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Trump’s Twitter attack against Pakistan has escalated into severing $1.3 billion in aid — and it could backfire

The US did not take strong action against Pakistan when it mattered. Today, Islamabad has alternative allies to fall back on after Trump’s Twitter rant.

US President Donald Trump’s lashing out at Pakistan on Twitter on January 1 and the consequent deterioration of relation between the two old allies has been the high point of international politics in the year which has just begun.

Trump’s accusing Pakistan of “lies” and “deceit” and the charges that it has given the US nothing in lieu of the massive help it has received is not something that contradicts the reality but the problem is that it is far too late for the American leadership to catch hold of Pakistan now.

The way Islamabad has hit back at the Americans, despite the fact that its own leadership is in a state of fragility, reveals how much hollow Trump’s roar has sounded. Trump can rip Pakistan another hundred times during his tenure but it won’t mark any difference in the latter’s stand for sure. Because not only times have changed, they have gone against the United States.

If the US indeed feels that Pakistan has only deceived it over the years, it should have taken action against Islamabad at least a decade and half ago, just in the wake of the 9/11. But its own policy failure in Afghanistan had kept it engaged with Pakistan despite the latter’s double games.

Just as Washington had taken Islamabad’s help to keep the erstwhile Soviets at bay in Afghanistan in the late 1970s and 1980s, it tried something similar to fight the extremist elements in Afghanistan post 9/11. But the US overlooked the fact that Pakistan had a far bigger stake in Afghanistan this time and it only grew more complex as India’s role in Afghanistan grew.

For the Pakistani state, backing the extremists’ agenda in Afghanistan has always been key to counter India’s influence there and ensure its own survival. This put it at odds with the US but the double-ploy scheme continued somehow over the last decade and half.

Trump’s outburst against Pakistan is the culmination of the frustration that was gathering in the US ranks over the past few presidencies over Islamabad’s dubious stance on Afghanistan and terror. But the reaction came far too late and would fetch the US little results because of two main reasons. Pakistan has powers to fall back on today.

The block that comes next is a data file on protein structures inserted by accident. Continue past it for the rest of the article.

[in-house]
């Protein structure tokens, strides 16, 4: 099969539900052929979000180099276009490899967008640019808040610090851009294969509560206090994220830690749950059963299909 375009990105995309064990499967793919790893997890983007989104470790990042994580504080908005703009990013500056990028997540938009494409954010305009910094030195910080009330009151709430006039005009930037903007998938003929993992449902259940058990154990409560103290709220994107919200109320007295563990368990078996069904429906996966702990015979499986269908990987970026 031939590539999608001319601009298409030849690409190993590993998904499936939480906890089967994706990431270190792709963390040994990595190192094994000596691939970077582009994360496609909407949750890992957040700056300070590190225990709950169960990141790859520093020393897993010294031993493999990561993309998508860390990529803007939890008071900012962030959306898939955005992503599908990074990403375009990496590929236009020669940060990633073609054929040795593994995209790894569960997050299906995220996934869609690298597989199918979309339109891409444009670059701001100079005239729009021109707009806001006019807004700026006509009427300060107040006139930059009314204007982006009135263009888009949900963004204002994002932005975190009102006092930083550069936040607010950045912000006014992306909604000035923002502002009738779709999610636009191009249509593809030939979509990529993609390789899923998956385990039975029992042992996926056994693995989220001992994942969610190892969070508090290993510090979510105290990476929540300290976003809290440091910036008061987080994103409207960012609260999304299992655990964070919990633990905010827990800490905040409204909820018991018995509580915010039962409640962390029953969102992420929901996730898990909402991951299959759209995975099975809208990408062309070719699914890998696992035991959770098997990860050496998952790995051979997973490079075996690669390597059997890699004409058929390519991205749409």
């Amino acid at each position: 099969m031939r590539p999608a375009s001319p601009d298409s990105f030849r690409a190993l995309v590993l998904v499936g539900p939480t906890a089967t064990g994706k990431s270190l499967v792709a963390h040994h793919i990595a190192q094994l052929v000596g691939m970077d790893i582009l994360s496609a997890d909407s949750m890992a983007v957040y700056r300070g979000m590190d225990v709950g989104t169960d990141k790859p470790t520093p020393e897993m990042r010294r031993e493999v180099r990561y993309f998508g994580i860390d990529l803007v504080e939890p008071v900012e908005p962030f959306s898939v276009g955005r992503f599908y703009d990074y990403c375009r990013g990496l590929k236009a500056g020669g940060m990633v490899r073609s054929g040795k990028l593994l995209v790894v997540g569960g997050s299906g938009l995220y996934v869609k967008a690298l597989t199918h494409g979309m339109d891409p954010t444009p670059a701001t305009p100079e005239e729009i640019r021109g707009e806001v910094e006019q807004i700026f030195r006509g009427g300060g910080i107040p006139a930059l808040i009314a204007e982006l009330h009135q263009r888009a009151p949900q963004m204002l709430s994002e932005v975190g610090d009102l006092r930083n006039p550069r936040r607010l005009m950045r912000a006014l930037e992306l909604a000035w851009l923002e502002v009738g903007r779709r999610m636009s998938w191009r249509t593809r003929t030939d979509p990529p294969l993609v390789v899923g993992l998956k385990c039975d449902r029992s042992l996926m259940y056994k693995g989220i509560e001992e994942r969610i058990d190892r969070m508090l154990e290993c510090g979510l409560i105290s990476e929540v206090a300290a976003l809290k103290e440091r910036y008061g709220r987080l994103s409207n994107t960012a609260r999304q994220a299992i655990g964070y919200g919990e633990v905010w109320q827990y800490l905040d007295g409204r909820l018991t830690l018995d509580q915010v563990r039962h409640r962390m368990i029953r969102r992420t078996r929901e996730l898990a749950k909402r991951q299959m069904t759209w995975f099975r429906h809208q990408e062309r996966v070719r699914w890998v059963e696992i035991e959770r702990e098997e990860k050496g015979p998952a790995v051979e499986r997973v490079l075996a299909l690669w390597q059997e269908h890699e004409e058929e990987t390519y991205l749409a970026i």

First, international politics at the moment is not as unipolar as it was in the wake of
9/11. While the Americans have started to stagnate in foreign policy post the Iraq war of 2003 and under the current Trump presidency, other powers like China and Russia have come up fast to fill in the vacuum.

This has given countries like Pakistan a major opportunity to find alternative allies in case its old ally dumps it. In fact, Washington’s brazen foreign policy under Trump has made it easier for Pakistan to find solidarity from many other countries. The American president’s unconventional handling of diplomacy is not going to make his targets crawl. Pakistan also plays the victim card today with success.

The second reason why Pakistan is not going to take Trump seriously is its own vulnerability to terror. The country was once considered a major supporter of terror – something that made its neighbours like India, Afghanistan and Iran raise their voices against it. India particularly has always been expressing concern against Pakistan on international stages, accusing it of sponsoring terror in its territory.

However, Pakistan of late has found a new stance to defend itself against such accusations, thanks to some devastating terror attacks on soft targets like educational institutes and churches on its own soil.

These terror attacks have been results of nothing else but Islamabad’s own policy failure but Pakistan’s leaders have encashed these instances of violence to buy sympathy internationally. Now, whenever countries like the US and India try to accuse Pakistan of sponsoring terror elsewhere, Islamabad counters the viewpoint saying it itself has been the biggest victim of terror.

Its all-weather friend China also chips in, asking the world to take note of Pakistan’s “sacrifices”. This convenient change of stance by Pakistan is also another reason why Trump’s anger will succeed little in penetrating Islamabad’s defence. Nothing sells more than spilling of human
blood and the emotions attached to it and the wily leaders know how to make use of them as a national defence.

Trump’s outburst was more of a protest against past US leaderships and that weakens US’ stance
Trump’s outburst on Twitter also establishes another fact. His angry reaction was more of a protest against his own country’s policy vis-à-vis Pakistan over the years. The current American president has done all he can to show that he is not a continuity of the past and cares little for political correctness when it comes it his love for his motherland.

He thus rubbishes the US’s policies on Afghanistan and Pakistan within a span of five months (he had articulated his policy on Afghanistan on August 21 last year when also he had blasted Pakistan and sought more role for India in the war-ravaged nation) more as a denunciation of his predecessors’ stands but Trump doesn’t understand the fact that diplomacy is not something that
can be revolutionised overnight.

The Americans have pampered Pakistan for their own interests over the last seven decades and then one fine morning, their president realises that nothing has been done on the ground and declares a U-turn. It only weakens America in Afghanistan because it can’t really succeed there without a serious cooperation from Islamabad.

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